As the hearing approached its end, Friedland asked Flentje directly: “What if the order said, ‘No Muslims’?”
Flentje, the government’s lawyer, said that would likely be unconstitutional but “that’s not the order we have here.”
When Clifton asked, Flentje acknowledged that it had been reported during the campaign that Trump had proposed such a ban and that some of his advisers had talked about how to enact such a restriction while staying within the Constitution.
But Flentje said it would be “extraordinary” to second-guess the president’s power over immigration and national security “based on some newspaper articles.” Again in response to Clifton, he said he did not question the accuracy of the reports.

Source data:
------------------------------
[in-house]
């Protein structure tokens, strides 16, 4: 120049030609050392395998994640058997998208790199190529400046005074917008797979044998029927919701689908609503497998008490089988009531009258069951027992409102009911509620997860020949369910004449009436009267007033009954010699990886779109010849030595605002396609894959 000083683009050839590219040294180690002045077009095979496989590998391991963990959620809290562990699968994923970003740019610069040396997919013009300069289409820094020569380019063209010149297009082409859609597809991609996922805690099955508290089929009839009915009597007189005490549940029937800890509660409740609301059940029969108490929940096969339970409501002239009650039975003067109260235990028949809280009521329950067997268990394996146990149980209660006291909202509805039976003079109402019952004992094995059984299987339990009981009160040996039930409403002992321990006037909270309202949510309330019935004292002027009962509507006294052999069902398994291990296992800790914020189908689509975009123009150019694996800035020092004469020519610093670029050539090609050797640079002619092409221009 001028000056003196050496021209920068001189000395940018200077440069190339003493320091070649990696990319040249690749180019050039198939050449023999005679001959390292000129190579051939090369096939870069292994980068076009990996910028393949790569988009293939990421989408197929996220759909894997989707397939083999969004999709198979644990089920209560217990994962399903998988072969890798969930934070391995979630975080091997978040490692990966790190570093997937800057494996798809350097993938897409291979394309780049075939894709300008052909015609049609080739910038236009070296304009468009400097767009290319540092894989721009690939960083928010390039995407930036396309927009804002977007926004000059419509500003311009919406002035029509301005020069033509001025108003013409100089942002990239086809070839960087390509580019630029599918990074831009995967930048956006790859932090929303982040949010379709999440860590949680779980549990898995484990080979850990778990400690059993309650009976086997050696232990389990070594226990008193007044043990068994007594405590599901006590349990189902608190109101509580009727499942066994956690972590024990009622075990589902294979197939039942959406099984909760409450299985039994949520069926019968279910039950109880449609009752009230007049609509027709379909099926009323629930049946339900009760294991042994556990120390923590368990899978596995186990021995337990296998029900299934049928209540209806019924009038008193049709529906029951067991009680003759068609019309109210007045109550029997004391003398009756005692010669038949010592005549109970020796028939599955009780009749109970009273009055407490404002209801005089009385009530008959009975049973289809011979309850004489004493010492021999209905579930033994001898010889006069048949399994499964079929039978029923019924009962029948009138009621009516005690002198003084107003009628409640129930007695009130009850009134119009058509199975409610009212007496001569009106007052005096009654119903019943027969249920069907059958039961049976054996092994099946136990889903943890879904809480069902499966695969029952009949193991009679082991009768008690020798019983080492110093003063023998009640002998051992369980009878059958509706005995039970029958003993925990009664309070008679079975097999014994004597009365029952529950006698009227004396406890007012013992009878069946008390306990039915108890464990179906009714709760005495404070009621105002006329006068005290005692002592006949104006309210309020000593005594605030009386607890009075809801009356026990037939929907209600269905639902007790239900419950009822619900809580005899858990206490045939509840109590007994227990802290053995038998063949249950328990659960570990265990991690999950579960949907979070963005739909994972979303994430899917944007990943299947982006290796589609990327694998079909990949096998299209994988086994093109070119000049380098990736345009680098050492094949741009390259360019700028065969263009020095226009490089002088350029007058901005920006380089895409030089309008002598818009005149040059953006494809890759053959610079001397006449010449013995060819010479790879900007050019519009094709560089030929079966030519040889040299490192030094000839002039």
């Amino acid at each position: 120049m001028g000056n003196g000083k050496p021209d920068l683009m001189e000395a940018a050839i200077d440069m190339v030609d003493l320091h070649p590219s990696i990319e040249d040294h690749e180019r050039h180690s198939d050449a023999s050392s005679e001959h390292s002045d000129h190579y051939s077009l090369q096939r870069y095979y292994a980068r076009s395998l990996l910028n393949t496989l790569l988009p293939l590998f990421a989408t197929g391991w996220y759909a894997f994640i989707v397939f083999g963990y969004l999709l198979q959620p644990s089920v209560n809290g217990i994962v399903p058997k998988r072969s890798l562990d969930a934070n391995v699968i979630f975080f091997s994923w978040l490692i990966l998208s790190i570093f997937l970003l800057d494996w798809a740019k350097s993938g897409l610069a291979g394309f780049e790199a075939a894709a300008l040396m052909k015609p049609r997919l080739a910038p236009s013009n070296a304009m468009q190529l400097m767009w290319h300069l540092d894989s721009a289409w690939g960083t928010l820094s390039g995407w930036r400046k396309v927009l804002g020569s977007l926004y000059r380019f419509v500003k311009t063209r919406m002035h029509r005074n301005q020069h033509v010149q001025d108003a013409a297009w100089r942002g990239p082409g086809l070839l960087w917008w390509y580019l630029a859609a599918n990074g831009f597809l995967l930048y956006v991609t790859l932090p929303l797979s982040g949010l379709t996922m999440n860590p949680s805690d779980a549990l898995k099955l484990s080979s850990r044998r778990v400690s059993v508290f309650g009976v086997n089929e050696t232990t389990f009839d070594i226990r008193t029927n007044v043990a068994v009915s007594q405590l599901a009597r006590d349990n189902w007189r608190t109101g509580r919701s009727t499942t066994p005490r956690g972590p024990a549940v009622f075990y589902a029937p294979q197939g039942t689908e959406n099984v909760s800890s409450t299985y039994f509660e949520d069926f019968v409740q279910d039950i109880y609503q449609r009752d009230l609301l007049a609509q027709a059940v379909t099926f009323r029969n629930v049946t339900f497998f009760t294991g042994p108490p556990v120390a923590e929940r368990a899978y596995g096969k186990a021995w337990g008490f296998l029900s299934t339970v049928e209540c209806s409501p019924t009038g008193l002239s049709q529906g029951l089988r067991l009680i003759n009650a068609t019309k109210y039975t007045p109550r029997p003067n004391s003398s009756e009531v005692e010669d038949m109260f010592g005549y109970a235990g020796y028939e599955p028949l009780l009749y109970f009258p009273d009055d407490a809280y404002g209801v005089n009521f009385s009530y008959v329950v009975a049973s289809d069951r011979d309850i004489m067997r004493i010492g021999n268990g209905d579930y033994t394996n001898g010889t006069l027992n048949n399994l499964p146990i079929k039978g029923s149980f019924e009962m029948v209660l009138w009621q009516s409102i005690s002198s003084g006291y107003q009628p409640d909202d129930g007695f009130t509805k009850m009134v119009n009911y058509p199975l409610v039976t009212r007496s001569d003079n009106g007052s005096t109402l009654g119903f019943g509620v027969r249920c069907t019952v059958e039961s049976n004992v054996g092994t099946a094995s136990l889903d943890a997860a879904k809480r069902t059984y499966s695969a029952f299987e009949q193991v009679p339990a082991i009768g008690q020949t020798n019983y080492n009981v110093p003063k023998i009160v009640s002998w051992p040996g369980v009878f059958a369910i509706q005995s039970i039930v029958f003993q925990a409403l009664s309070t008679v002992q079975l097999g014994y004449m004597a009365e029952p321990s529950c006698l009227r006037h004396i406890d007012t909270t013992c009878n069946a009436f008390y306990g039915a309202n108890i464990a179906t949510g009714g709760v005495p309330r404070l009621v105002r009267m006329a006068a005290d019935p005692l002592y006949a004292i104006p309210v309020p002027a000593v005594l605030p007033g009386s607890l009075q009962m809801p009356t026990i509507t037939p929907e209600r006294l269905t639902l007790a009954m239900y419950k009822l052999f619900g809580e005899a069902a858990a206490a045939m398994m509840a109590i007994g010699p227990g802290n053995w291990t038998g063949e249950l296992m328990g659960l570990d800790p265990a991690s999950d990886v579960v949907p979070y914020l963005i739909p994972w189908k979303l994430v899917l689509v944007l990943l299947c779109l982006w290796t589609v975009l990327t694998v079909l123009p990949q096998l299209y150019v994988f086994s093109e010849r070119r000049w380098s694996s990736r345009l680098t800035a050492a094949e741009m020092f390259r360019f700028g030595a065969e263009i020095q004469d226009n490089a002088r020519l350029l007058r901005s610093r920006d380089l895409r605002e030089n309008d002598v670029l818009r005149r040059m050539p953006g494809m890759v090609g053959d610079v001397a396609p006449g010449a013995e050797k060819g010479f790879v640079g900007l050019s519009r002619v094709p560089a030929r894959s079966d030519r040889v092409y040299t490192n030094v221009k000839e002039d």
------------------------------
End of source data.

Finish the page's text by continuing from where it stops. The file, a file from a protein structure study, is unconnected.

Canby was concerned that the administration had changed its reading of the order to say that it did not apply to green-card holders, when initially officials had said that it did. There were questions about who interprets the order and who exactly does it restrict.
That might mean sending it back to the district judge for more discovery, which is what Purcell was seeking.
It is hard to predict panel outcomes based on questions that sometimes are meant to provoke. But if we were to rank the three judges by their skepticism about Trump’s order, it would be Friedland as the most skeptical, followed by Canby and then Clifton.
Friedland, who presided over the arguments, said the panel would rule “as soon as possible.”